Last updated March 30, 2014. Created on January 28, 2014.
Edited by alex.designworks, therobyouknow. Log in to edit this page.

Quick start

See link to guides at footer.

Note: being reorganised and updated to cover variety of Vagrant based setups.

Why would you want this?

A Vagrant configured Virtual Machine setup for your Drupal work provides:

  • Match your real go-live production environment (as opposed to a MAMP setup or putting a LAMP stack directly on your machine means your site is dependent on that environment)
  • Repeatability and consistency: can re-run your scripts to setup the VM if you need to, you can share your setup with others

Pre-made Vagrant setups available

There are many. On these pages I aim to save you time finding the best one - as several other setups may not be as maintained as frequently as the ones that I recommend.

Recommended Drupal Vagrant setups

  • - usage documented on these pages
  • (more actively maintained than the apache one) - usage documented on these pages

  • (if you want solr)
  • - based on PuPHPet + Drupal 7/8 automated install

Here is a provisional list of some other known setups

Looking for support? Visit the forums, or join #drupal-support in IRC.


rmus’s picture


I am wondering if DRUPAL can run on VMWare virtualized machines. In other words, does DRUPAL support VMWare virtualization?
We are limited to using VMWare with Linux or Windows Servers, and therefore need to know if that is a possibility for the Web Servers hosting the DRUBAL instance.

If the support for VMWare is not official through, has anybody outhere tried to run DRUPAL in a VMWare virtualized enviornment?

Any comments on this topic are much appreciated.


therobyouknow’s picture

Yes it should run because VMware is "just" another platform within which a Drupal-compatible web server software stack can run.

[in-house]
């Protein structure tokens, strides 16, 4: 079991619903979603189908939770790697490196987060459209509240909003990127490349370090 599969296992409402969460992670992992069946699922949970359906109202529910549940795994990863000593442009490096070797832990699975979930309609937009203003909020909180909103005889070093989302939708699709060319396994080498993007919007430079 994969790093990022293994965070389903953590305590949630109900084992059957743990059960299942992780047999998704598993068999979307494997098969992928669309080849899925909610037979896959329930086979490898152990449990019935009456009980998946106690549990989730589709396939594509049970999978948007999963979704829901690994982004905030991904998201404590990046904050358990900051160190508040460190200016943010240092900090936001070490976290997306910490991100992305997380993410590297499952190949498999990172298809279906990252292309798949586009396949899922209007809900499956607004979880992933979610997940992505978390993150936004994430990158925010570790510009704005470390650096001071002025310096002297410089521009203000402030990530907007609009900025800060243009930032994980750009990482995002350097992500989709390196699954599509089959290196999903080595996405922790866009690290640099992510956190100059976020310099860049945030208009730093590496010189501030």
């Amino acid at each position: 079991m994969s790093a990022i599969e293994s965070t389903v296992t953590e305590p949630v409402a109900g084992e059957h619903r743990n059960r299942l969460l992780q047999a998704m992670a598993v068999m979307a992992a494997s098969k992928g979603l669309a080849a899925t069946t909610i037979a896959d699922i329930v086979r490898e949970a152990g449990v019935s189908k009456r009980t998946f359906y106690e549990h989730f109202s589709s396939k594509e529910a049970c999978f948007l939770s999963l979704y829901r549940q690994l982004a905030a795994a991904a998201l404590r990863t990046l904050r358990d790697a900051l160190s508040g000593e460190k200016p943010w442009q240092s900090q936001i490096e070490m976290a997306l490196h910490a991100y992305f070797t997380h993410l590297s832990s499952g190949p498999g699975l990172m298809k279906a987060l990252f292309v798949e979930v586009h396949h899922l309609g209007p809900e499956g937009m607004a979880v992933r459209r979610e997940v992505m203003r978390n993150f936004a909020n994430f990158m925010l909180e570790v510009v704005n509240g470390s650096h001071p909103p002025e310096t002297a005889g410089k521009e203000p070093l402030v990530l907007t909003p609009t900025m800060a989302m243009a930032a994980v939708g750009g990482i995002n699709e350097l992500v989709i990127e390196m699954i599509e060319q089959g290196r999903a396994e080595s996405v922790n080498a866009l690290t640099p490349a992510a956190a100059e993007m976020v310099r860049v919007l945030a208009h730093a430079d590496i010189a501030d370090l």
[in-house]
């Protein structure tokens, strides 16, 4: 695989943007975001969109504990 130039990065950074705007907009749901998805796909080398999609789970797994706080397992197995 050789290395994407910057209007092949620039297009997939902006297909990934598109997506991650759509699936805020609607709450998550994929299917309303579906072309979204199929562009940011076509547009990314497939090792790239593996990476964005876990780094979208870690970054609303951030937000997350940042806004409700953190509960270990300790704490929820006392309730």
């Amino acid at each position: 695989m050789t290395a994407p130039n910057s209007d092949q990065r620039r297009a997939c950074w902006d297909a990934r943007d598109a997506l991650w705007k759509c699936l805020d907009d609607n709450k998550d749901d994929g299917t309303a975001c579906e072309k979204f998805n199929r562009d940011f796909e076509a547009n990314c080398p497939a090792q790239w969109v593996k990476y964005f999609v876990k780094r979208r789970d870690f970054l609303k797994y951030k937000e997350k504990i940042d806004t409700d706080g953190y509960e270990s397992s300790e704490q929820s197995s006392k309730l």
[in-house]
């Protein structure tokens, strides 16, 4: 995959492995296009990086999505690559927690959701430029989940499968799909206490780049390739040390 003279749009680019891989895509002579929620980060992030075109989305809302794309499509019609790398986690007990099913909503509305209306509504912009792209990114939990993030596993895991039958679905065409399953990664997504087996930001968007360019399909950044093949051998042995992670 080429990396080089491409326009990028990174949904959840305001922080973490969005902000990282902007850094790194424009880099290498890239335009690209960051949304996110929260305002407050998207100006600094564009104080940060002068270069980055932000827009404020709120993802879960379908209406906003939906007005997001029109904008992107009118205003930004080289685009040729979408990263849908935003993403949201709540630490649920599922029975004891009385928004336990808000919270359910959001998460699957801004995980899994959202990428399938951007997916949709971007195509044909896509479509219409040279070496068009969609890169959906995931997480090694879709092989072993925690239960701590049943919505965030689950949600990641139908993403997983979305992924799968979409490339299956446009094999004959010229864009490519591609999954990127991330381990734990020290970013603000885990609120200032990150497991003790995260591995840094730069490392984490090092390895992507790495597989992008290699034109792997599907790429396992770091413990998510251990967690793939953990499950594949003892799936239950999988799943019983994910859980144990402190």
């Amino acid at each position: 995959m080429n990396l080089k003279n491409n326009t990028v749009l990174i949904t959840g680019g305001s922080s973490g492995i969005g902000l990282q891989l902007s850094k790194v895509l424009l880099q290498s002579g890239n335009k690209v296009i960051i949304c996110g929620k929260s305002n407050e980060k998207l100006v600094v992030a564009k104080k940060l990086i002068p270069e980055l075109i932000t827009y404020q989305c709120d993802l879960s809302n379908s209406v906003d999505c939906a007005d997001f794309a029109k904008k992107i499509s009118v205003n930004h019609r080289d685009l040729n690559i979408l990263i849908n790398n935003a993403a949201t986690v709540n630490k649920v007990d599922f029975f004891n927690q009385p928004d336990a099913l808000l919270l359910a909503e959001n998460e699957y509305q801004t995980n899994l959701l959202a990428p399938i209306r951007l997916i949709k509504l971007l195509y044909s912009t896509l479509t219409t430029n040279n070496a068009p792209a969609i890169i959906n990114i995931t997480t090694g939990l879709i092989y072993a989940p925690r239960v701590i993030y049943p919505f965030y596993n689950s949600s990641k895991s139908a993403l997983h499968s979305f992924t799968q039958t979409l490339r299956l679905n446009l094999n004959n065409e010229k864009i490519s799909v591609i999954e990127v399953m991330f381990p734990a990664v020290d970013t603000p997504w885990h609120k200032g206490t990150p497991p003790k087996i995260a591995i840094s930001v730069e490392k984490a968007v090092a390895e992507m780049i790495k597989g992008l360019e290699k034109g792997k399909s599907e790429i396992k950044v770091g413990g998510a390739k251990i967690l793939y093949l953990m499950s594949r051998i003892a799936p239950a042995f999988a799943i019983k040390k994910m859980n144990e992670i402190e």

Generally, Drupal depends on common web stack software to be able to run, known as a LAMP stack (or a WAMP or MAMP stack) which can run atop many operating systems (OS) -- and they themselves can run within the virtualisation platform (check compatibility of the particular products). The AMP bit is free open source software and stands for Apache (the web server), the M is for MySQL database software and the P is for PHP. Equivalent alternatives can be used, e.g. Apache can be swapped for NGinx (or even Microsoft IIS - but here you'd possibly need a paid license for this), MySQL for another database that Drupal is compatible with. Just as an aside, in other systems unrelated to Drupal, the P can be referring to Perl or Python, for example. The preceding L, W or M refers to the OS: Linux, Windows or Mac. Generally, Drupal can run on all three OS types - as long as the components of the AMP bit are present - AND at the correct minimum versions - for more info about these see System Requirements here:

Drupal would therefore be "unaware" of what kind of virtualisation it is running on, be it VirtualBox, VMware, "real hardware" (no virtualisation i.e. directly on the machine's hardware) or other. So yes, it should run provided you have the right software as described.

Your consideration might be if you are considering running Drupal alongside other software to interoperate with them - they themselves would have their own separate requirements.

Finally general point about virtualisation - although Drupal can run on a standard web server stack in various environments as said, what virtualisation brings in terms of benefits is that it enables one to reproduce their production live environment on their local development environment, so that they can maximise confidence that what ran well there will run in production.

therobyouknow’s picture

Yes I do recall now that in a previous workplace we were using VMWare for virtualisation upon which CentOS Linux ran within - and atop that the Apache/Mysql/PHP that Drupal used. We also used Xen virtualisation before that.

So, really, particular virtualisation is not a specific requirement for Drupal as it's a very low layer in the stack that Drupal doesn't even 'see'. It's the Apache/Mysql/PHP that is of most importance to Drupal. Obviously the *performance* of the virtualisation would impact the performance of any Drupal site though -- and anything else that needs to run on the virtualisation may have specific requirements.